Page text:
Escape Plan: The most interesting game on PS Vita?
At a gamescom where most publishers have opted to simply re-show the same demos they used for E3, Escape Plan is a breath of fresh air. It's a game that more or less came out of nowhere, popping up unexpectedly in the middle of Sony's press conference, making its trailer debut to the sounds of Hall of the Mountain King. And as it turns out, it may well be the most interesting title on the PlayStation Vita's impending release list.
Escape Plan is a monochrome puzzle-platformer in the tradition of Abe's Oddysee and, to a lesser extent, Limbo. It arrives courtesy of Fun Bits, the producers of Fat Princess, and like that game it's riddled with originality. Our heroes are Lil and Laarg, an appropriately-named pair of masked characters - one small and fragile-looking, the other hulking and paunchy - who must escape from what appears to be an industrial factory. The villain of the story wants to harvest the duo for their inky insides, and as a result the two must flee for their lives, evading all manner of evil-looking traps and machines in the process.
Gameplay is conducted entirely via touch controls, with both the Vita's main screen and rear pad being put to full use. A gentle swipe will set either character walking at a gentle trot, while a tap will bring them to a halt; if you're feeling cruel, you can just opt to abuse them via mean-spirited swipes and prods. As it goes, most things in Escape Plan will yield some form of rewarding reaction when you tap them. An old-fashioned radiator hisses a short burst of steam; a heavy metal door clanks. These are small pleasures, but they help to build the game's unique sense of being welcoming and tactile - even if almost everything in the environment is a potentially lethal threat.
In simple terms, puzzles revolve around timing, guiding the heroes' movements and clearing a path by triggering gadgets or moving harmful objects out of the way. However, this simple description fails to convey the creative dangers you'll encounter: giant hammers that swing down from the sky, crackling Tesla Coils, and blowpipe-toting midgets, to name three. Lil and Laarg start the game with large zeroes emblazoned on their fronts, and every time they come a cropper the number increases by one. Aside from being a timely reminder of your past failures, we're told that your total death count will have an effect on something else in terms of the long-term game, although the exact detail of this have yet to be revealed.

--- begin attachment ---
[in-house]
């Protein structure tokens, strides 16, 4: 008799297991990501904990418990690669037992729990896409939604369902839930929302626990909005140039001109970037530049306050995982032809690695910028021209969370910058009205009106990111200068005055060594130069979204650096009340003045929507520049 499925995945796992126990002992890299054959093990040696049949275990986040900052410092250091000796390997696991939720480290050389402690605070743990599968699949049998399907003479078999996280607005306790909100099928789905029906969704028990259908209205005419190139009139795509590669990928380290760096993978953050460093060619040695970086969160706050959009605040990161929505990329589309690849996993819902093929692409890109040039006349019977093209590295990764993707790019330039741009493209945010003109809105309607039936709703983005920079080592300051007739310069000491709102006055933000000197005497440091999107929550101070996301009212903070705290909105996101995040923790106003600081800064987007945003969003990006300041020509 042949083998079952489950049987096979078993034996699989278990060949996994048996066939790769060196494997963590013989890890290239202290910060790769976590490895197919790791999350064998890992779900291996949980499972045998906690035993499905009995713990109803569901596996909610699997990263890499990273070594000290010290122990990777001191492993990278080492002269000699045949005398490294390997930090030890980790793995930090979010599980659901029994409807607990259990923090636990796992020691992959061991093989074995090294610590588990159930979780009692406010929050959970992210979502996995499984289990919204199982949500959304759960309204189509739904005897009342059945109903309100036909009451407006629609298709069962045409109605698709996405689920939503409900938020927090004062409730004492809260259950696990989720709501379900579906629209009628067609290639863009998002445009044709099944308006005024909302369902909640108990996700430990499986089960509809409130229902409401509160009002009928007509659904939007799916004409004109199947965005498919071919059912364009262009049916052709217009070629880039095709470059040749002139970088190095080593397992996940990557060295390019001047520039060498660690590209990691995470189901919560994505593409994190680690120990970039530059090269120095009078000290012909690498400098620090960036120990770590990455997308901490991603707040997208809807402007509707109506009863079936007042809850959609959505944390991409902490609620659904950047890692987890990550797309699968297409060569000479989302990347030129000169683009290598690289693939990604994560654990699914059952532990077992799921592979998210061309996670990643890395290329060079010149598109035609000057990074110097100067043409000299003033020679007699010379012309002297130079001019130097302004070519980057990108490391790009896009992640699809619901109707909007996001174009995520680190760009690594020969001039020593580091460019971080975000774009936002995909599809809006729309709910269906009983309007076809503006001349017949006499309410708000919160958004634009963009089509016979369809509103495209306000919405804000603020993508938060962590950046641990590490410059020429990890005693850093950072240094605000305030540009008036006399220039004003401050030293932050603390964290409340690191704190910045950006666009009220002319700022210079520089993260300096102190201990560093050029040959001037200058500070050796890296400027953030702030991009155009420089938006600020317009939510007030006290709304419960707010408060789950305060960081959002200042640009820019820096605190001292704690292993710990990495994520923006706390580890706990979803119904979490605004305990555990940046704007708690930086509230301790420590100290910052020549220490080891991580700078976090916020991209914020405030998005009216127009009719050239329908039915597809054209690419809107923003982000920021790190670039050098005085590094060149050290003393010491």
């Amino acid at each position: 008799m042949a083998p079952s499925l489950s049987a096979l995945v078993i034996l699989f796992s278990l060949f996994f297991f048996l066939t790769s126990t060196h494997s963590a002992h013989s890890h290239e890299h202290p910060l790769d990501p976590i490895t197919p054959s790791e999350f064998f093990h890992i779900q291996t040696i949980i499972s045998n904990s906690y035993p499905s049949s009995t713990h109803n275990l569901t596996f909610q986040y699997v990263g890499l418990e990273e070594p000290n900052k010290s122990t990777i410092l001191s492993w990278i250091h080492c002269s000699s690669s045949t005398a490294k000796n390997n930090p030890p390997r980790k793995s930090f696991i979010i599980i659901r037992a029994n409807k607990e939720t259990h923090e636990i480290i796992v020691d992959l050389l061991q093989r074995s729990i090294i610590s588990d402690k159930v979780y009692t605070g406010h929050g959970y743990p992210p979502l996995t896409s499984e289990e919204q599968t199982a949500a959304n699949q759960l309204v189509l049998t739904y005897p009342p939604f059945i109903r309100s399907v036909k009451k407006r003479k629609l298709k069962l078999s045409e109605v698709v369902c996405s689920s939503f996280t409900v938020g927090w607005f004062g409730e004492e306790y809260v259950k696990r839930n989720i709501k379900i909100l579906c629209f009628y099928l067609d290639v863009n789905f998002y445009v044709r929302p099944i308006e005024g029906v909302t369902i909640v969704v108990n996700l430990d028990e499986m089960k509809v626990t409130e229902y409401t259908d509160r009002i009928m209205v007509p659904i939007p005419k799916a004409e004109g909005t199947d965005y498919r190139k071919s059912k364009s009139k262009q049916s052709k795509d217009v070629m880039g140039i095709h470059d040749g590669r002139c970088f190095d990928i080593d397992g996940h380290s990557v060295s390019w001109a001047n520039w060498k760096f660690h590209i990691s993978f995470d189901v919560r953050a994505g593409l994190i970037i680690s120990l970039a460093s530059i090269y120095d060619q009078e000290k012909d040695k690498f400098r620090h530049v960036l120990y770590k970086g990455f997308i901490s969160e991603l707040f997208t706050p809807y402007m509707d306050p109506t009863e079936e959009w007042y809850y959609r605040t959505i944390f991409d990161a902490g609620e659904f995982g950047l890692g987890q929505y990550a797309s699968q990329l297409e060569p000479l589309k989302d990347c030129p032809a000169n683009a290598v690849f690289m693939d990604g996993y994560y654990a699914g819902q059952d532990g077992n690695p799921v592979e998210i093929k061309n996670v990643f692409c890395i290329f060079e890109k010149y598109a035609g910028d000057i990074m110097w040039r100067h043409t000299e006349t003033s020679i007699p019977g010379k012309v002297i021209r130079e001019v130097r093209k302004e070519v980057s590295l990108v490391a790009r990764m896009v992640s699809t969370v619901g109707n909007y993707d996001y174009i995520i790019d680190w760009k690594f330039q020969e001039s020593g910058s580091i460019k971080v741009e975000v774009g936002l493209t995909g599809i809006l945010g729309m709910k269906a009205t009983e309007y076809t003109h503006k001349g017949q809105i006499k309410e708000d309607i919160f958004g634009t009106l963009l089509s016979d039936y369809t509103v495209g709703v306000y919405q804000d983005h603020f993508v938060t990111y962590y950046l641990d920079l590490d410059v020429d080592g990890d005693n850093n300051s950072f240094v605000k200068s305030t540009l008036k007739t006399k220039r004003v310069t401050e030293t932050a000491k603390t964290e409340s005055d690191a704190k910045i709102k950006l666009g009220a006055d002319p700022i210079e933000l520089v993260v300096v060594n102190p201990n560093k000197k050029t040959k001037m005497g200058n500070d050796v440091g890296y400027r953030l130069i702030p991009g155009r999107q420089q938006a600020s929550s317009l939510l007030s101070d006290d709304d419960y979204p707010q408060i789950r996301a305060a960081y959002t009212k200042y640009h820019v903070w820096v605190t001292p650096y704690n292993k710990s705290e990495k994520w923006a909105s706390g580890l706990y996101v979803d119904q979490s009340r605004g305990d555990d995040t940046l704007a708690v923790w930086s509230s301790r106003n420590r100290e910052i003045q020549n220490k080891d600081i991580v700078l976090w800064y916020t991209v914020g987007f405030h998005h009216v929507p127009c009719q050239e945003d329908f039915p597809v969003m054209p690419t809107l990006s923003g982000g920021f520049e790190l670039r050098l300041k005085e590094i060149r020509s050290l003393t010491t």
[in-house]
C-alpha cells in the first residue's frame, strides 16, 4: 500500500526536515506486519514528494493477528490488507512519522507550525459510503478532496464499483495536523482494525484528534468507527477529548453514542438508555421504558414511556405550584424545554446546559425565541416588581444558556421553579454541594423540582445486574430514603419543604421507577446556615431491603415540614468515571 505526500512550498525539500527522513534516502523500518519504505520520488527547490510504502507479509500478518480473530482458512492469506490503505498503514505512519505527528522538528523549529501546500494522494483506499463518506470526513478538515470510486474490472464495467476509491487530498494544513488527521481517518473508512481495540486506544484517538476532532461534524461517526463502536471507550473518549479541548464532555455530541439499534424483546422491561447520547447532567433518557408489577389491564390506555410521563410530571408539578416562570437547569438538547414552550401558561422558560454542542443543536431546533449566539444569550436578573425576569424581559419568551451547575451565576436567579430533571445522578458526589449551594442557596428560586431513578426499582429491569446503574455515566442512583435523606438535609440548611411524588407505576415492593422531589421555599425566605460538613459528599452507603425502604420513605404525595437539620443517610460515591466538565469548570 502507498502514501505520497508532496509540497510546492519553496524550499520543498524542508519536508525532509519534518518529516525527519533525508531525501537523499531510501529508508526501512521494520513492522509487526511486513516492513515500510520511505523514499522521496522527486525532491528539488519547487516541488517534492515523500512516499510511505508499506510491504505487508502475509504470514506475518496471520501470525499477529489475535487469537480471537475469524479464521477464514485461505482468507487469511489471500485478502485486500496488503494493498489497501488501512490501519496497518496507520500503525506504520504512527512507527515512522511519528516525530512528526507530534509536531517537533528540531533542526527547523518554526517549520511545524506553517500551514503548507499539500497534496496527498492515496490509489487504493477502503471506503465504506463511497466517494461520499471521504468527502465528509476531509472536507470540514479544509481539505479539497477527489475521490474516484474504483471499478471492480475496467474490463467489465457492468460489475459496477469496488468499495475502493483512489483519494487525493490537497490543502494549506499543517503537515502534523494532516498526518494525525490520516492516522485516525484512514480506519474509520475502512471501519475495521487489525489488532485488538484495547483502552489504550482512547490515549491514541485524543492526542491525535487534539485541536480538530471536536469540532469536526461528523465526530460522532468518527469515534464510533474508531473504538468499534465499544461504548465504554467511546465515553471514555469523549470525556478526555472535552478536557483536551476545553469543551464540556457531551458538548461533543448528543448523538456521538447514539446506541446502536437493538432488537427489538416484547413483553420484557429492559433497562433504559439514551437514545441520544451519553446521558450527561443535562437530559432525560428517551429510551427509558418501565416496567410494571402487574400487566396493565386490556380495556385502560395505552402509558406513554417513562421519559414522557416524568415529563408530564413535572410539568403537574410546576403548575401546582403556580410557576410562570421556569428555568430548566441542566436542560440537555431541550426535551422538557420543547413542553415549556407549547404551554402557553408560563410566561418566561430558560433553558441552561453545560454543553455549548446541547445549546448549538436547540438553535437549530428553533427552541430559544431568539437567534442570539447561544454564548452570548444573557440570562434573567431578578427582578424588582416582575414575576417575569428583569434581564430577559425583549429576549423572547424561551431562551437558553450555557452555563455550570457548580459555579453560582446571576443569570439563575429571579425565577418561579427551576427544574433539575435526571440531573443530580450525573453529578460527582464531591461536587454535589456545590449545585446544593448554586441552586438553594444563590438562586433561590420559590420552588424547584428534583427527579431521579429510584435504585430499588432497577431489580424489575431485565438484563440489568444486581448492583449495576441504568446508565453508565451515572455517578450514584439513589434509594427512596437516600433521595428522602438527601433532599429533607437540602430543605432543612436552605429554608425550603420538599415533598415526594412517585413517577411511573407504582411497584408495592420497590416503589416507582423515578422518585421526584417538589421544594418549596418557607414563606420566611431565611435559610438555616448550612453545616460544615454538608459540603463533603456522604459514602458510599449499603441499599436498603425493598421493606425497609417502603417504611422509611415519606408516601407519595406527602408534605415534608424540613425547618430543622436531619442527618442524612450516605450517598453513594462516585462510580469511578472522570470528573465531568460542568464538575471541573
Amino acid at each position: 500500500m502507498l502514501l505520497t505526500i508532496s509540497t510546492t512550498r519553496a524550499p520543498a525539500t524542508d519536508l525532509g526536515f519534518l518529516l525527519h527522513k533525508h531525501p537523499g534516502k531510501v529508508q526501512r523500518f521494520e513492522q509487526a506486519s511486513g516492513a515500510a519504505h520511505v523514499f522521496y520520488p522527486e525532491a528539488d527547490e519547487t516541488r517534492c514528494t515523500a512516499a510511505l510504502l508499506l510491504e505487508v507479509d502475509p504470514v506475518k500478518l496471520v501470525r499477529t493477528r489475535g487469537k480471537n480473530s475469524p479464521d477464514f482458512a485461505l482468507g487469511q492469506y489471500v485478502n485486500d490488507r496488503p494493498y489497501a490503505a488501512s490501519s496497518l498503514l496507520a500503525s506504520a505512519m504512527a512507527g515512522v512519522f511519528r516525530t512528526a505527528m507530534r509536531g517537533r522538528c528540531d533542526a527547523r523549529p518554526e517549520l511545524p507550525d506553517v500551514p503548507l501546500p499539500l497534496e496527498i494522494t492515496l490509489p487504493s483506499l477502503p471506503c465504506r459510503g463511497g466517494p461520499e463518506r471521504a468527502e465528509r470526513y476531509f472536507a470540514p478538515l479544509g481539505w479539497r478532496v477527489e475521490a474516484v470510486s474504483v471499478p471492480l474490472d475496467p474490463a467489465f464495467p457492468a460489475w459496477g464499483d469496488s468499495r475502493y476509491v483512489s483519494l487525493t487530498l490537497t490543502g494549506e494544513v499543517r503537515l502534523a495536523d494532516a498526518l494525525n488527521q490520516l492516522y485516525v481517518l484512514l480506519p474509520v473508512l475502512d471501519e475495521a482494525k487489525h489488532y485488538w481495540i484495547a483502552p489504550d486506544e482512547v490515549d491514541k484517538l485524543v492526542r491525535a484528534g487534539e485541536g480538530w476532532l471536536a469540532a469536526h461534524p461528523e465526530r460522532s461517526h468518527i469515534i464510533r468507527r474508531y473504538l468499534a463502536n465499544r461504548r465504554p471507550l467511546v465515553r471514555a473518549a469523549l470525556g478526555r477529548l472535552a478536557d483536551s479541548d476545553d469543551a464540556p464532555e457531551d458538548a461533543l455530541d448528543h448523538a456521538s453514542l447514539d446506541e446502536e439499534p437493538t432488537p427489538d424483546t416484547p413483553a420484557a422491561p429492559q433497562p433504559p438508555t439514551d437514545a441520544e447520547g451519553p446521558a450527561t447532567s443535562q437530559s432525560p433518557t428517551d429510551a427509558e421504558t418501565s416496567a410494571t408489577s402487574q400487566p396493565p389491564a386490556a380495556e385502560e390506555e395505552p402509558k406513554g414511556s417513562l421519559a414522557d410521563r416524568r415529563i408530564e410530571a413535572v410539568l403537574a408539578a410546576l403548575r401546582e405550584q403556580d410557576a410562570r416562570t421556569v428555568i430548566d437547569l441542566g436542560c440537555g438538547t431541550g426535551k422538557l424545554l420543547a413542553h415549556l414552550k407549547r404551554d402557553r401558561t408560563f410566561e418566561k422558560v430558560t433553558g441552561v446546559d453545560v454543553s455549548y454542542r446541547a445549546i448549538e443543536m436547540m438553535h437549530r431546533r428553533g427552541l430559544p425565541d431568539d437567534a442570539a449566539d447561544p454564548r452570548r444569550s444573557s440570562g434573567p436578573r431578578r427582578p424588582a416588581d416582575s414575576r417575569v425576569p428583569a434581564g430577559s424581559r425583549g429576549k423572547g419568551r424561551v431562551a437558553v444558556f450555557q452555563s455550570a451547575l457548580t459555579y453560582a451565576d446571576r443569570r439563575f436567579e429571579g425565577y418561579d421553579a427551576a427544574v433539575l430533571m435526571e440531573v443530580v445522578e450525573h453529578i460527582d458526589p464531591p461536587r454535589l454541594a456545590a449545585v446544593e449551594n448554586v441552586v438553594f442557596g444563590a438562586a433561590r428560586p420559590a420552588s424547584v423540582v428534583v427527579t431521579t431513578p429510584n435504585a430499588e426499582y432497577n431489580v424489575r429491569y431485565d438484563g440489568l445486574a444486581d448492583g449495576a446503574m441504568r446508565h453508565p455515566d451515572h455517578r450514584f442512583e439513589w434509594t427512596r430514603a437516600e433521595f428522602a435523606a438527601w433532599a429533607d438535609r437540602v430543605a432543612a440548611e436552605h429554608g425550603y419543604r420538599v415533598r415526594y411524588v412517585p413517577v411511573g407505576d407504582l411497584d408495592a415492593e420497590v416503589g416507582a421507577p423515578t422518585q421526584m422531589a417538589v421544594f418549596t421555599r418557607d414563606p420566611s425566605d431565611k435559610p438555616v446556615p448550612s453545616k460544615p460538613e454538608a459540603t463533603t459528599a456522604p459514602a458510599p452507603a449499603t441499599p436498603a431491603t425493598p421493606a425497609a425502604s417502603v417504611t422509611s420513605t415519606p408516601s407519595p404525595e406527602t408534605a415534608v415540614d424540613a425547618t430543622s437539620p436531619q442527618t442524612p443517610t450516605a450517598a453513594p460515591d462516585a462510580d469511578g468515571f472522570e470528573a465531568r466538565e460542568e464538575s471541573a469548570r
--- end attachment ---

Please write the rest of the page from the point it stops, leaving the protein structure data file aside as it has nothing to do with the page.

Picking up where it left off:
From the looks of things there will be plenty of in-game mechanics you'll need to master along your road to freedom. A quick up-down swipe will cause Laarg to butt-smash through weak floorboards, but if he's going to fall a long way you had better provide a soft landing - an old mattress, perhaps - otherwise he'll burst like a sack of gravy. Lil, meanwhile, can be inflated by using some sort of industrial pump, causing him (or perhaps her, I'm not sure) to puff up like a beach ball. At this point you can rotate our puffed-up protagonist with soft taps, and then squeeze him/her - by actually pinching the Vita - to produce a sort of high velocity fart. Gradually let off gas, and Lil will slowly start to sink; guff out the lot in one go and (s)he'll rocket across the room. Run out of air entirely, and you'll likely make an inky splat on the floor below.
There's something immediately gratifying about this tactile play, thanks largely to the fact that the controls feel simple and precise in equal measure. It doesn't hurt that the presentation is hugely endearing, either. Lil and Laarg are beautifully animated, with pale faces that recall Japanese kabuki masks, while their black-and-white prisons suggest a forgotten 50's sci-fi/horror flick. The soundtrack offers a mix of classical orchestral music and piano-led jazz, and every so often your actions are punctuated by mocking laughter and enthusiastic applause - the idea being that some of the game's minions are watching your efforts via CCTV.
It's weird stuff, but also hugely likeable. Escape Plan makes me want a Vita more than anything else I've seen for the platform thus far. There's no word on whether or not it's planned to be a launch title, but I certainly hope it is; as an early example of what Sony's new hardware can do, it's got serious potential.